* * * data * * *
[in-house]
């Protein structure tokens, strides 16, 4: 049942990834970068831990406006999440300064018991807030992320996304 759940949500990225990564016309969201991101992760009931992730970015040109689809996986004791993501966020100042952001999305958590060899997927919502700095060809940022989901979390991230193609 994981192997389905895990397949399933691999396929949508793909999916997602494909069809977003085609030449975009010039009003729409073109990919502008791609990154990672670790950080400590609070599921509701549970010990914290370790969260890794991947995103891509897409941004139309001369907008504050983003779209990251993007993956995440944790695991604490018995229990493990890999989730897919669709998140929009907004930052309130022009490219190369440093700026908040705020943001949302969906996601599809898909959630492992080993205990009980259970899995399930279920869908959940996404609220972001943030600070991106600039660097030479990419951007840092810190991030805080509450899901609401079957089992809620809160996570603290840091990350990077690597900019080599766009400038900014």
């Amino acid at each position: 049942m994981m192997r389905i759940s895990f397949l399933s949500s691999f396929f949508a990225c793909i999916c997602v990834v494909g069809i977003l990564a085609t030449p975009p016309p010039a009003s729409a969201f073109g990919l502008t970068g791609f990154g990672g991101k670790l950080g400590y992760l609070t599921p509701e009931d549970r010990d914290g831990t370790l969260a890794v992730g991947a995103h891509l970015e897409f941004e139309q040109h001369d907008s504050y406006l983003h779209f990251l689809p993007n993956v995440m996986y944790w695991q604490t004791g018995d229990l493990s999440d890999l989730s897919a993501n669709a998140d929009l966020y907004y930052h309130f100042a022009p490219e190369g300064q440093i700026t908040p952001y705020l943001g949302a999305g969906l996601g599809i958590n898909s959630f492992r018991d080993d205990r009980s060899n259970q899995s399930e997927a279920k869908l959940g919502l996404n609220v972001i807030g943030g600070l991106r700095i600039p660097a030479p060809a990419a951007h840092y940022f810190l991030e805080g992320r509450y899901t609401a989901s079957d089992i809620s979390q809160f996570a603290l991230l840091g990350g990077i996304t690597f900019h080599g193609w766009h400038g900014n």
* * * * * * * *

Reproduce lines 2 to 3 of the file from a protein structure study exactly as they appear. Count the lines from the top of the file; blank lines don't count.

């Protein structure tokens, strides 16, 4: 049942990834970068831990406006999440300064018991807030992320996304 759940949500990225990564016309969201991101992760009931992730970015040109689809996986004791993501966020100042952001999305958590060899997927919502700095060809940022989901979390991230193609 994981192997389905895990397949399933691999396929949508793909999916997602494909069809977003085609030449975009010039009003729409073109990919502008791609990154990672670790950080400590609070599921509701549970010990914290370790969260890794991947995103891509897409941004139309001369907008504050983003779209990251993007993956995440944790695991604490018995229990493990890999989730897919669709998140929009907004930052309130022009490219190369440093700026908040705020943001949302969906996601599809898909959630492992080993205990009980259970899995399930279920869908959940996404609220972001943030600070991106600039660097030479990419951007840092810190991030805080509450899901609401079957089992809620809160996570603290840091990350990077690597900019080599766009400038900014």
């Amino acid at each position: 049942m994981m192997r389905i759940s895990f397949l399933s949500s691999f396929f949508a990225c793909i999916c997602v990834v494909g069809i977003l990564a085609t030449p975009p016309p010039a009003s729409a969201f073109g990919l502008t970068g791609f990154g990672g991101k670790l950080g400590y992760l609070t599921p509701e009931d549970r010990d914290g831990t370790l969260a890794v992730g991947a995103h891509l970015e897409f941004e139309q040109h001369d907008s504050y406006l983003h779209f990251l689809p993007n993956v995440m996986y944790w695991q604490t004791g018995d229990l493990s999440d890999l989730s897919a993501n669709a998140d929009l966020y907004y930052h309130f100042a022009p490219e190369g300064q440093i700026t908040p952001y705020l943001g949302a999305g969906l996601g599809i958590n898909s959630f492992r018991d080993d205990r009980s060899n259970q899995s399930e997927a279920k869908l959940g919502l996404n609220v972001i807030g943030g600070l991106r700095i600039p660097a030479p060809a990419a951007h840092y940022f810190l991030e805080g992320r509450y899901t609401a989901s079957d089992i809620s979390q809160f996570a603290l991230l840091g990350g990077i996304t690597f900019h080599g193609w766009h400038g900014n």